Perform Effective Passive-Intermodulation Measurements

Perform Effective Passive-Intermodulation Measurements

An application note provides a description of PIM as well as guidelines to perform PIM testing.

Passive intermodulation (PIM) can occur as a result of the presence of two or more high-power signals in a system. Electrical nonlinearities within a system can unintentionally act as mixers, thereby causing PIM to occur. These nonlinearities can result from loose connections, contaminated or corroded metal surfaces, ferromagnetic metals, and many other factors. It is therefore important to perform testing to verify PIM performance. In the application note, “Introduction to PIM Testing,” AR RF/Microwave Instrumentation describes a test setup that can be used to measure PIM.

PIM is particularly problematic when both the receive signals and transmit signals in a system share a common transmission path, such as a coaxial cable, coupler, or antenna. Two high-power signals at different frequencies within the transmit band can mix with one another, potentially creating an intermodulation (IM) product that lies within the receive band. Satellite-to-ground communication, for example, transmits very-high-power signals while utilizing highly sensitive receivers. If preventative measures are not implemented, PIM can result from these high-power transmission signals. This distortion can then mask the sensitive receive bands.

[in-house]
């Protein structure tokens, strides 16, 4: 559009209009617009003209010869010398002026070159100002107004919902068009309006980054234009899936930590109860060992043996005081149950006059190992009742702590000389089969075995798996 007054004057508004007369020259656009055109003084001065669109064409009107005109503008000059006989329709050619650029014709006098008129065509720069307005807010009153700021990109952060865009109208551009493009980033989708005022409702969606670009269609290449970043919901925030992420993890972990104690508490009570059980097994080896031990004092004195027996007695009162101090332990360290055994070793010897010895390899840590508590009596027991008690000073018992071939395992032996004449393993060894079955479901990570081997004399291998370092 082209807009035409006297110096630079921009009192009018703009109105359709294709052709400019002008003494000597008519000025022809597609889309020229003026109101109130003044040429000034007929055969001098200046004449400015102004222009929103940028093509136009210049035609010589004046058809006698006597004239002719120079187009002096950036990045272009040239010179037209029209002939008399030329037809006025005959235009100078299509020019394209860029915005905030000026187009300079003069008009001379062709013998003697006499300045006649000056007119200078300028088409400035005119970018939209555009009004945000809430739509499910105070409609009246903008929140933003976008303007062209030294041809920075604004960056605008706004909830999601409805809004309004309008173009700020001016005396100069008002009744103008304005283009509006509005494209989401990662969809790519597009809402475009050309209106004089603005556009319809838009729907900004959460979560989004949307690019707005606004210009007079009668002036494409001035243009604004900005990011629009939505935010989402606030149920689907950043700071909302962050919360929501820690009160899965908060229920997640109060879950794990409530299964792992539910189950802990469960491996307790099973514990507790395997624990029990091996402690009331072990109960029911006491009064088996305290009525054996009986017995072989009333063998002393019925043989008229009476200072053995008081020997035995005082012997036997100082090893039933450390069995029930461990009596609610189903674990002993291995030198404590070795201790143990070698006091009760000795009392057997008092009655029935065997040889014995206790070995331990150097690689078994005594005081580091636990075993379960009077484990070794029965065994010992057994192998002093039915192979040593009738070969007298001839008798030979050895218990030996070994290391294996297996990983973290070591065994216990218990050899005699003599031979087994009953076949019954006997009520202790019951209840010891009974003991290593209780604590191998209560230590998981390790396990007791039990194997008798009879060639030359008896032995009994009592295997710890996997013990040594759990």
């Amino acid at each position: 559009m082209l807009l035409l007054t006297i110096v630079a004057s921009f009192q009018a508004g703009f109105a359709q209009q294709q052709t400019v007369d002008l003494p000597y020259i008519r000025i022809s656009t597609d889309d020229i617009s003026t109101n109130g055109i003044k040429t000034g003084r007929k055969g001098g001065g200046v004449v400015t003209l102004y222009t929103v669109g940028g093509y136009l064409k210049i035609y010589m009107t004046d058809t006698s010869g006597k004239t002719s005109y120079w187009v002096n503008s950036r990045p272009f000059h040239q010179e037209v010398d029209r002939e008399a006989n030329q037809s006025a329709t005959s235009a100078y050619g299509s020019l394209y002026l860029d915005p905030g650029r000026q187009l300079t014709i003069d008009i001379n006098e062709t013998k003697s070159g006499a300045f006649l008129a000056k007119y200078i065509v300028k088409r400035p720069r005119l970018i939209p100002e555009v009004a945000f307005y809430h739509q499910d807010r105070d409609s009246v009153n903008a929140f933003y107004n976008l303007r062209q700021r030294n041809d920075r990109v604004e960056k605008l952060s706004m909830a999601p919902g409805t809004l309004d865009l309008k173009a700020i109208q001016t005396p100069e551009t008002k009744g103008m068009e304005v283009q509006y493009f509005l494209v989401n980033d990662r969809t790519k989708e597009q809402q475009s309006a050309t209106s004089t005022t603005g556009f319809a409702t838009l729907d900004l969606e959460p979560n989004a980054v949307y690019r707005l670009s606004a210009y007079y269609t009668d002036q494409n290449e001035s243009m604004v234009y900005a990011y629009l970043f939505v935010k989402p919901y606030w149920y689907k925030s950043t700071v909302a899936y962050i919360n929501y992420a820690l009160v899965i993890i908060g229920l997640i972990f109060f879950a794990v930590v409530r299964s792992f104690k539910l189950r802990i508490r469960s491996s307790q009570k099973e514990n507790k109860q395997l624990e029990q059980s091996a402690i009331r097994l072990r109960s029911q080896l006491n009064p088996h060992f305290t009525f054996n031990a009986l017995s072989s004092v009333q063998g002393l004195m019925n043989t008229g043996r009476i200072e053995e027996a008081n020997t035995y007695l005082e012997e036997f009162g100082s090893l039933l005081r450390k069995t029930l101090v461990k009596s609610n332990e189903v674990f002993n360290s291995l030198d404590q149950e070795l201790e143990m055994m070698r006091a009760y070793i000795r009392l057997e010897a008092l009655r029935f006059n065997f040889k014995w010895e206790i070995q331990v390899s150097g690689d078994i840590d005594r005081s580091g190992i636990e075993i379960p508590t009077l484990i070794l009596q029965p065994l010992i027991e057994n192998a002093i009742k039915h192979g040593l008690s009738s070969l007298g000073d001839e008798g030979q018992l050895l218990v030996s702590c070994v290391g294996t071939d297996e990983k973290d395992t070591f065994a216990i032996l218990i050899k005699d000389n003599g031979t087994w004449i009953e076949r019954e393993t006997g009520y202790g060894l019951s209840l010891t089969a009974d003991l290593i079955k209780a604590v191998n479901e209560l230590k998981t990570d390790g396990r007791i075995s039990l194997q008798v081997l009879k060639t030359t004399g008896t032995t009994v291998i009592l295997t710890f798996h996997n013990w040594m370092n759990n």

A block diagram of a PIM test setup is provided in the application note, demonstrating the components used in the configuration. The setup is suitable for the testing of a two-port component, such as a cable or filter. In addition, antenna testing can be achieved with this setup with the incorporation of an anechoic chamber.

The application note emphasizes the importance of ensuring that the test setup itself does not corrupt PIM measurements. For example, the filters, couplers, and interconnects in proximity to the device-under-test (DUT) must have superior PIM performance. Coaxial cables and connectors can be a problem, as their PIM performance can degrade with use. High-power loads can also generate PIM, so they need to be considered as well. When measuring antennas, the anechoic chamber’s PIM performance is also significant. Lastly, the document concludes with a description of AR’s one-box solutions, which can provide customers with a PIM test solution.  

AR RF/Microwave Instrumentation, 160 School House Rd., Souderton, PA 18964-9990; (215) 723-8181.

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